Musicians' Health Collective

Musicians' Health Collective: Supporting the health of musicians (and normal people)

Detangling the Pec Minor: Part 2

Here's a picture from a concert I did with Edgar Meyer last summer.  Although he's slightly rotated to the left, notice where his shoulders are and the slight internal rotation on the right side.

Here's a picture from a concert I did with Edgar Meyer last summer.  Although he's slightly rotated to the left, notice where his shoulders are and the slight internal rotation on the right side.

Yesterday, we looked at what the pectoralis minor is and what it might do to the shoulder when it's not working at its optimal length.  Let's take a look at how the shoulders function with different instruments and their holding positions.  With the cello and the bass, the left shoulder is mostly externally rotated, with the bow arm slightly internally rotated, similar to the upper string shoulder situation. In some ways, because the bass and cello are larger instruments requiring different muscle groups, the amount of internal rotation on the right side should be theoretically less, and because the bow arm is not as actively resisting gravity at the tip as with upper strings.  (Upper string players need to pronate their bow arm more to reach the upper half, and some short armed folks sometimes also internally rotate the shoulder to be there!)

James Galway, courtesy of ClassicFm. Even with the best of postural intentions, it's easy round the upper body, bring the shoulders forward, and internally rotate the arm bones.

James Galway, courtesy of ClassicFm. Even with the best of postural intentions, it's easy round the upper body, bring the shoulders forward, and internally rotate the arm bones.

Moving into the woodwind family, the flute is one of the most asymmetrical instruments. Although the optimal position for playing flute has been discussed by many people, it's certainly a challenging instrument for shoulder, neck, and spine position.  Even with the most embodied, aware flutist, the position is certainly a tricky one, and can easily lead to some challenges in the pectorals.  Let's take a look at why.  

This woman's arms are already internally rotated, meaning that as she lowers and lifts her body, her arm bone is just going to move further and further forward, and her pecs will just contract further, but not helping to actually balance her shoulder. Ah, stock fitness photos.

This woman's arms are already internally rotated, meaning that as she lowers and lifts her body, her arm bone is just going to move further and further forward, and her pecs will just contract further, but not helping to actually balance her shoulder. Ah, stock fitness photos.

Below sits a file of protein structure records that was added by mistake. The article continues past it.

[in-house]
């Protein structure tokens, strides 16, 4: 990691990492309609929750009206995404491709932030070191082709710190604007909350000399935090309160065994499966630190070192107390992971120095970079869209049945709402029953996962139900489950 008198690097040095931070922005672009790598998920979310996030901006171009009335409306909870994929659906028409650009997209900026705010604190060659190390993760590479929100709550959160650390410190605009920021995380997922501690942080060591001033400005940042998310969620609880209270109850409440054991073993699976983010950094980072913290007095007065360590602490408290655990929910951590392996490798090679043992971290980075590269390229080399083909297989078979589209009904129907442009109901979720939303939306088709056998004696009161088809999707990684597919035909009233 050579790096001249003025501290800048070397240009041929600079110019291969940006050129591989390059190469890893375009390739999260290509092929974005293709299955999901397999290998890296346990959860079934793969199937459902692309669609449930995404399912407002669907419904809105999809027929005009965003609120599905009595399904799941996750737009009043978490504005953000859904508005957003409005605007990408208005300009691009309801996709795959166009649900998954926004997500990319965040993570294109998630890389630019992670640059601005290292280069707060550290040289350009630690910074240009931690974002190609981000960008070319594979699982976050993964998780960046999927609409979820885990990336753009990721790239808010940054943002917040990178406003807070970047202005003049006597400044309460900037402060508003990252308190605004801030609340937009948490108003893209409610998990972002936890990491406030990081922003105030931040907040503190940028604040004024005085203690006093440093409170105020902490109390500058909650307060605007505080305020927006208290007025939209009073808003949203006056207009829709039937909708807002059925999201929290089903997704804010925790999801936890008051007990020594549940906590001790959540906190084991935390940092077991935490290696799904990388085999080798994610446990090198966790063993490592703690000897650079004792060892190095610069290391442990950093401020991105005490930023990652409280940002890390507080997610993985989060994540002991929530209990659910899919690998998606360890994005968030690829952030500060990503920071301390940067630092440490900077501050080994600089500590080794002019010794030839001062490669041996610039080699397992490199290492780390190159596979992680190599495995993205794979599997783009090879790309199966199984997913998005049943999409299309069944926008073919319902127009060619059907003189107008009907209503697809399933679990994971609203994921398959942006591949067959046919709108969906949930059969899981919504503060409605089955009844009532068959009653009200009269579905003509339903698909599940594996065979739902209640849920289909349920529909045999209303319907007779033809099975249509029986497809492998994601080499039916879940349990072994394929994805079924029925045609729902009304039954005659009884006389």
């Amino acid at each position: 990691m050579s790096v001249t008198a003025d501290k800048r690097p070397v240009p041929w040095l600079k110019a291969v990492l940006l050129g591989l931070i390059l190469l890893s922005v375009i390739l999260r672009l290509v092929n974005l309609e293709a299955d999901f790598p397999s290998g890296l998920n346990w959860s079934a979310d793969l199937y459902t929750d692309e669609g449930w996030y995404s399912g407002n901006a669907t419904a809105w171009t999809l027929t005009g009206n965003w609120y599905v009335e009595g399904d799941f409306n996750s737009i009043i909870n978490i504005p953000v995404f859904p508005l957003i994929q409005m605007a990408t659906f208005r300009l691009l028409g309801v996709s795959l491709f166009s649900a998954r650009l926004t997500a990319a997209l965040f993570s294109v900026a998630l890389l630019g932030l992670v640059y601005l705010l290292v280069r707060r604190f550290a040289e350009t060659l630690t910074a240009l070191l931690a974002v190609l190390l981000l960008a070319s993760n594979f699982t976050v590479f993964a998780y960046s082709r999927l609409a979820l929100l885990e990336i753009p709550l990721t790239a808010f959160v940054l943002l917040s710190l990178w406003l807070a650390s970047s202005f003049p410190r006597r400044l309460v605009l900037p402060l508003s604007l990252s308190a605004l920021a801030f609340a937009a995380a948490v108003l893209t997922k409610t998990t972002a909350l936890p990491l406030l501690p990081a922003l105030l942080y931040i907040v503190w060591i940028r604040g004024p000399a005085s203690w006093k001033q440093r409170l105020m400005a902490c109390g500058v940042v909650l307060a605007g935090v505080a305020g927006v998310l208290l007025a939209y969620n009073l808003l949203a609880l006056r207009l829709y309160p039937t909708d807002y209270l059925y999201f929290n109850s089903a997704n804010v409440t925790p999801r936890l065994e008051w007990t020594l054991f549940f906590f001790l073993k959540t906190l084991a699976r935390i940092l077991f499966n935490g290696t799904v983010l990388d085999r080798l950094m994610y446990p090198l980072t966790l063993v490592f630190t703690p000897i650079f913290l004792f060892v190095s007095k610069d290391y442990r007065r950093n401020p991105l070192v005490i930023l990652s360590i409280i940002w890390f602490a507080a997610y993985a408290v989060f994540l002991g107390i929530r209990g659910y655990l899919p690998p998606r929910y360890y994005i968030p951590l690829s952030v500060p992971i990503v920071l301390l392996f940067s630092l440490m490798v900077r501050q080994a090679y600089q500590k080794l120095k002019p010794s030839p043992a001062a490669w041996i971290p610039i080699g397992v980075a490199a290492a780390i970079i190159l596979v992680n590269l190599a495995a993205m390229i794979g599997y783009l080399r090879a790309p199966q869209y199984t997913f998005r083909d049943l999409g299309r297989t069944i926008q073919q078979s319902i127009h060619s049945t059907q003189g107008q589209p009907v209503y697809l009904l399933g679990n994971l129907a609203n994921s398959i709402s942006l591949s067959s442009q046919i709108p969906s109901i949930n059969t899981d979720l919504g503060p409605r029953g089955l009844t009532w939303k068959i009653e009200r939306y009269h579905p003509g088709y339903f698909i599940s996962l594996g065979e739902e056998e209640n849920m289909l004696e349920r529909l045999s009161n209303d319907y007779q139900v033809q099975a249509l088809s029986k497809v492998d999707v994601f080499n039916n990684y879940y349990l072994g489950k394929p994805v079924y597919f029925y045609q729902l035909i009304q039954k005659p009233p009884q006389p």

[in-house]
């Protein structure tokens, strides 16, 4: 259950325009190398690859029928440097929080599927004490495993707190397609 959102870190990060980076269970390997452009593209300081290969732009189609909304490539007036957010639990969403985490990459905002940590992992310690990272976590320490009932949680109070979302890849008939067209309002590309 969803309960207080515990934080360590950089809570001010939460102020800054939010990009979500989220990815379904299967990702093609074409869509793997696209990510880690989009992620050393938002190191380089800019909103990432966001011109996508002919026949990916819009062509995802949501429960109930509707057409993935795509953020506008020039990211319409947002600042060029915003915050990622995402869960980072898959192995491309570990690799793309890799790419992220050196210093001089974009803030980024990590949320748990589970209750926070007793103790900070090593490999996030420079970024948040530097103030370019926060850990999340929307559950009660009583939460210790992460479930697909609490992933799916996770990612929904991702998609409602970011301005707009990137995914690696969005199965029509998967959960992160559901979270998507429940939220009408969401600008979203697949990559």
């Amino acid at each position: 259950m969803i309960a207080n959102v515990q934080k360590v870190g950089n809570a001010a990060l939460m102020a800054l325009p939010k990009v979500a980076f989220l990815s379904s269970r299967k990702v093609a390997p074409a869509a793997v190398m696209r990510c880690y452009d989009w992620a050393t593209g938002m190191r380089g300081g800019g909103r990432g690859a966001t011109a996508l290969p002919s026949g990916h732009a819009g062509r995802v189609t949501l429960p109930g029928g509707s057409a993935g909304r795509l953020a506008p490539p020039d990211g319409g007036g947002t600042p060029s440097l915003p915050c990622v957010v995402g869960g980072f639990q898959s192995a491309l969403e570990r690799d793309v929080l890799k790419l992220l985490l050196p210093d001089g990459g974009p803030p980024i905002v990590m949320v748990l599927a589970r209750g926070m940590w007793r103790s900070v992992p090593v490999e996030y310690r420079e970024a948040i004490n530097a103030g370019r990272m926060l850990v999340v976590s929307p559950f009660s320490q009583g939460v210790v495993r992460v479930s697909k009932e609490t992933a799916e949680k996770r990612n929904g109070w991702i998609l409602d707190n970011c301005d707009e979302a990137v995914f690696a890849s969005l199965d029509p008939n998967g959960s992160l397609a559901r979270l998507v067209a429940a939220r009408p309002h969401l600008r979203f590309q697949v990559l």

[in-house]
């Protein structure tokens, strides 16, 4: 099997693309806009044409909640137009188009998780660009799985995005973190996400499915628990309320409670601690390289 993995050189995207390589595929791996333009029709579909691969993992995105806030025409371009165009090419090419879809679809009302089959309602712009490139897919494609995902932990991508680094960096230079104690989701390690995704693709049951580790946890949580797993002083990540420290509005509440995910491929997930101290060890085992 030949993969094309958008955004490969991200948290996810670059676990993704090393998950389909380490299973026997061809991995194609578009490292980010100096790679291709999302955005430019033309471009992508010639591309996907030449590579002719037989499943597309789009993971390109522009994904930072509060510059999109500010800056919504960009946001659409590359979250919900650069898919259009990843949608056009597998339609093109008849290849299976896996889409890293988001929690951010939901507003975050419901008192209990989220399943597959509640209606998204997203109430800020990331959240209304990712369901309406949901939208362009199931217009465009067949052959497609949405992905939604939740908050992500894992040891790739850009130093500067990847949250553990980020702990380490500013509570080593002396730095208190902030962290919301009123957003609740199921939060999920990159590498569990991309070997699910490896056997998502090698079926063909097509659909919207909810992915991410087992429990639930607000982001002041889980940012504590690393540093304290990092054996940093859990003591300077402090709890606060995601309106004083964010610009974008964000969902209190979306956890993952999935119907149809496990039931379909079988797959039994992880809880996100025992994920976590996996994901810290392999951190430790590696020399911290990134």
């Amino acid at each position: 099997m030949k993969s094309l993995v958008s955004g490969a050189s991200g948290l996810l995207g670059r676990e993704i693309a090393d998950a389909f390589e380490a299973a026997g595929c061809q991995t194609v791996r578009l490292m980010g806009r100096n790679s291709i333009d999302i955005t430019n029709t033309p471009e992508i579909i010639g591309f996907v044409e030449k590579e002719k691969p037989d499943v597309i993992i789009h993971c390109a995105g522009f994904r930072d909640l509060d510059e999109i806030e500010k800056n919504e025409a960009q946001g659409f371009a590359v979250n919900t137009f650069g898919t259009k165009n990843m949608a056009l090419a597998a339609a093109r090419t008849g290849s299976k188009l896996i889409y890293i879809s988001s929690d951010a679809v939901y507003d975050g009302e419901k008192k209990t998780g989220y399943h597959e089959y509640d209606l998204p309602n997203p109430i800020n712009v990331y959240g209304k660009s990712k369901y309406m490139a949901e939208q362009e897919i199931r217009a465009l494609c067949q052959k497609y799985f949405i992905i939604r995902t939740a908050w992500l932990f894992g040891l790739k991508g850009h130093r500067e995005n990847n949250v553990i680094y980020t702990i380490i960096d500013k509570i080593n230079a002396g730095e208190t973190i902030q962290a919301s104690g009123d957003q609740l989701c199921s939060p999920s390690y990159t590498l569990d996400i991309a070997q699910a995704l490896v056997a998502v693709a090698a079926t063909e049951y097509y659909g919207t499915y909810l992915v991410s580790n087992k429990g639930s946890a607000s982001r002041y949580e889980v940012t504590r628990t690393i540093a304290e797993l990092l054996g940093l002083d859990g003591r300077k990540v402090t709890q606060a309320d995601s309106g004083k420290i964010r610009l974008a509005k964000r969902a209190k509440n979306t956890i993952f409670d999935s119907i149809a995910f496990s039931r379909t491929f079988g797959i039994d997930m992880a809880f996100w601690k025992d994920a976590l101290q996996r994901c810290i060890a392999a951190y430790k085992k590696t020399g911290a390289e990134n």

The pectoralis major has many functions- adduction (flapping arms to the sides), internal rotation, shoulder flexion (arms overhead), extension (arms reaching back), and horizontal adduction, i.e. holding an object in front of your body.  When one is told to strengthen their chest muscles, they usually do two things: push ups and chest presses, meaning that lifting an object in front of you at chest height will require some strength.  So go grab something to hold in front of you- I'll wait.  (If I wasn't wearing pajamas in my living room, I'd take a picture of myself doing it.)  Try a heavy book or small weight, and just palpate the front muscles below the collarbone.  They have to work to hold the object, correct?  Most instruments require holding an object in front of you (voice, piano, and a few other exceptions), but often at an awkward, asymmetrical position for the shoulders.  Take a moment to think though- how many hours have you played your instrument in your life?  Even if your instrument only weighs a few pounds, your pectorals are constantly working to support you, even if in a small way.  Many of us also slightly internally rotate our shoulders when we play, which can create more havoc in these muscles. This is certainly true for instruments like clarinet, oboe, trumpet, and trombone, which are instruments held directly in front of the body.  Even if your instrument doesn't create this shape in the upper body, a lifetime of driving, texting, and head forward position may also shorten the pectorals.  What's the solution to all of this?  It's creating strength in the external rotators of the shoulder (the muscles on the back of the shoulder blade), creating awareness about posture and movement habits, avoiding movements that will just exacerbate the shoulder, and creating length in the front pectoral muscles.  More on that next time~

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